[Note: I preface this post by saying that I am not endorsing or promoting Thomas Boston as a true Christian when I quote from him. But I think Boston writes some things that true Christians could benefit from.]
Some interesting historical-theological information from Thomas Boston’s comments on the Westminster Shorter Catechism (Boston is continuing his comments on the duties of children to parents, parents to children, and parental authority):
“Following their reasonable advice, and taking along with them the authority of their parents, in order to their calling or marriage. That children ought not to dispose of themselves in marriage without the consent of parents, is the constant doctrine of the Protestant churches. And the reasons are these. (1.) The scripture gives the power of making marriages for children to the parents, Deut. vii. 3. Jer. xxix. 6. 1 Cor. vii. 37, 38. Yea, even after parties have consented, it is left to the parent, whether to give his abused daughter to him that has been guilty with her, Exod. xxii. 16, 17. (2.) The most approved examples of marriage in scripture go this way, Gen. xxiv. 3, 4. xxviii. 1, 2. and xxix. 19. Judg. xiv. 2. Lastly, The reason is plain; for the child cannot give away any thing, that is his parents’ against their will. Now, the child himself is the parents, a part of their self-moving substance, in which they have a most undoubted property. So, when the devil was permitted to fall upon what was Job’s, he fell upon his children, and killed them in the first place. Yet, upon the other hand, no parent can force a child to marry such and such a person; for consent makes marriage, and that which is forced is no consent. The child must be satisfied as well as the parent, Gen. xxiv. 57. So the short of it is, that the consent of both is necessary, and that the parent must neither force the child, nor the child rob the parent.” (Thomas Boston; underlining mine–CD)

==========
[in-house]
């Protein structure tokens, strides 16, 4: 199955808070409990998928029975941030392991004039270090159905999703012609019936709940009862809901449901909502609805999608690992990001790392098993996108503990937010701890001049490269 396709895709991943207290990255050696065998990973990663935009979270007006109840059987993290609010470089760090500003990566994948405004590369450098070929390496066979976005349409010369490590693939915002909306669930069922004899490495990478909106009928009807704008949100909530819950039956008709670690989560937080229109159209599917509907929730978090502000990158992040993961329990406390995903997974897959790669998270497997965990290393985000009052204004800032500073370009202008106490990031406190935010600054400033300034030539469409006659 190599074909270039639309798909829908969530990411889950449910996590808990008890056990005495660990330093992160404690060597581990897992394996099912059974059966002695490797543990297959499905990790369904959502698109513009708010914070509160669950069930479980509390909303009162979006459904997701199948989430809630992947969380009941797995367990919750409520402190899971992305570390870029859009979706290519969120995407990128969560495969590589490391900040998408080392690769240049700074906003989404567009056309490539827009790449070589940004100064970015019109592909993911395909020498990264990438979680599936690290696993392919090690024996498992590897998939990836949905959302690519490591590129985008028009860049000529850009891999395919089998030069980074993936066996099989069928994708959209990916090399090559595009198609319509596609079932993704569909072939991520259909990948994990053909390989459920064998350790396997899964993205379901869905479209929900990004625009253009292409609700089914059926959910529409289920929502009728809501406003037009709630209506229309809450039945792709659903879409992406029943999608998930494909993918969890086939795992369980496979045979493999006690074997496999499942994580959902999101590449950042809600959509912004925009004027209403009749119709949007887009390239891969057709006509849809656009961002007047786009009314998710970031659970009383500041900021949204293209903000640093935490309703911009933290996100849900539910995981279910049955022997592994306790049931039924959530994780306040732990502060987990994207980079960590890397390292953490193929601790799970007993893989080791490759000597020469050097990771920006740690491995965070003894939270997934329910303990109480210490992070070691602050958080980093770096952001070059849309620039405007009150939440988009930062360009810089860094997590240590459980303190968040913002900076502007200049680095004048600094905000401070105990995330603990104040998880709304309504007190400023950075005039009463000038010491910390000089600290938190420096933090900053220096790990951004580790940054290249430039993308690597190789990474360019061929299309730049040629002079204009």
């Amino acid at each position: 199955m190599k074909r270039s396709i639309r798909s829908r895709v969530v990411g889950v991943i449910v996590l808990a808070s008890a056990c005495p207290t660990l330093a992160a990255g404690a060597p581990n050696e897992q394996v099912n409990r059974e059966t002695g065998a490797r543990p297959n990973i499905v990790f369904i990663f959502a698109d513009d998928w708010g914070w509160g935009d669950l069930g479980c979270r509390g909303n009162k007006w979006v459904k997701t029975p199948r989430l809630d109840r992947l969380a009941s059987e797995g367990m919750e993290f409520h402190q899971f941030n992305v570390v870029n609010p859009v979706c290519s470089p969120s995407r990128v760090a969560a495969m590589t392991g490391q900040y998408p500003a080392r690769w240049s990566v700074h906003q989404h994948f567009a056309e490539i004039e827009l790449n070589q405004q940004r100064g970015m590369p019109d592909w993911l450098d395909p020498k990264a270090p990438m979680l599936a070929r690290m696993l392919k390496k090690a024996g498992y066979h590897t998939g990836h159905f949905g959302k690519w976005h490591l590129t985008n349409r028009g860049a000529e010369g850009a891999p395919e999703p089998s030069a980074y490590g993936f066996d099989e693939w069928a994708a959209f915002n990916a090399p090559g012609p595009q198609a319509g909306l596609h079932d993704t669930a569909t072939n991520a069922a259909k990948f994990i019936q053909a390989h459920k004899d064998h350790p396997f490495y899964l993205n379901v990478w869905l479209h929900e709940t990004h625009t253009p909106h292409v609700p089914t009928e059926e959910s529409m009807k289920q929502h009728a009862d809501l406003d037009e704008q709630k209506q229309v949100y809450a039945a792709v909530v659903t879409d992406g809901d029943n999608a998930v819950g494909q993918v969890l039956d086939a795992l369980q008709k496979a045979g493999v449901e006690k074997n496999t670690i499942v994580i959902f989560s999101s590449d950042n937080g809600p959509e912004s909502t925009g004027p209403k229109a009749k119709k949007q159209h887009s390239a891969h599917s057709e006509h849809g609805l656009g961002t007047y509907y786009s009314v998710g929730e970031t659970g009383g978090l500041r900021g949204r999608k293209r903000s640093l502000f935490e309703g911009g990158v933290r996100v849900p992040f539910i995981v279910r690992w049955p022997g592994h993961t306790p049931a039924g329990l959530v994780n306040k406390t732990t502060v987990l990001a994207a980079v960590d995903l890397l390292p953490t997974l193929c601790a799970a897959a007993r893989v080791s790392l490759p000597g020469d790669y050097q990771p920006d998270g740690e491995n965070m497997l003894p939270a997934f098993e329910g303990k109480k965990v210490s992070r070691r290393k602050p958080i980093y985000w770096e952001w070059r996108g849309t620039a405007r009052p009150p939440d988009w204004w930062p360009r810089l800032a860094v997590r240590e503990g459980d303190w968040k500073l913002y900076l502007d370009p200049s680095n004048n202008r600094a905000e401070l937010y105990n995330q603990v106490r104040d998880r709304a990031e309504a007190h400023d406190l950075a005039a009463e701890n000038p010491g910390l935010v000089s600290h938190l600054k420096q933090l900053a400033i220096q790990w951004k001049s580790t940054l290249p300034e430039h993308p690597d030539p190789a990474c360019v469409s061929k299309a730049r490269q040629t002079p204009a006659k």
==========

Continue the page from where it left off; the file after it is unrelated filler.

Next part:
The purpose of this post was to present historical-theological information on what certain people believed the Bible to teach concerning the parents’ authoritative, disciplinary, nurturing, and didactic role over their children — specifically, their authoritative involvement in their children’s marriage. It does not matter what Thomas Boston thought, obviously. The authoritative Scriptural teaching is what matters.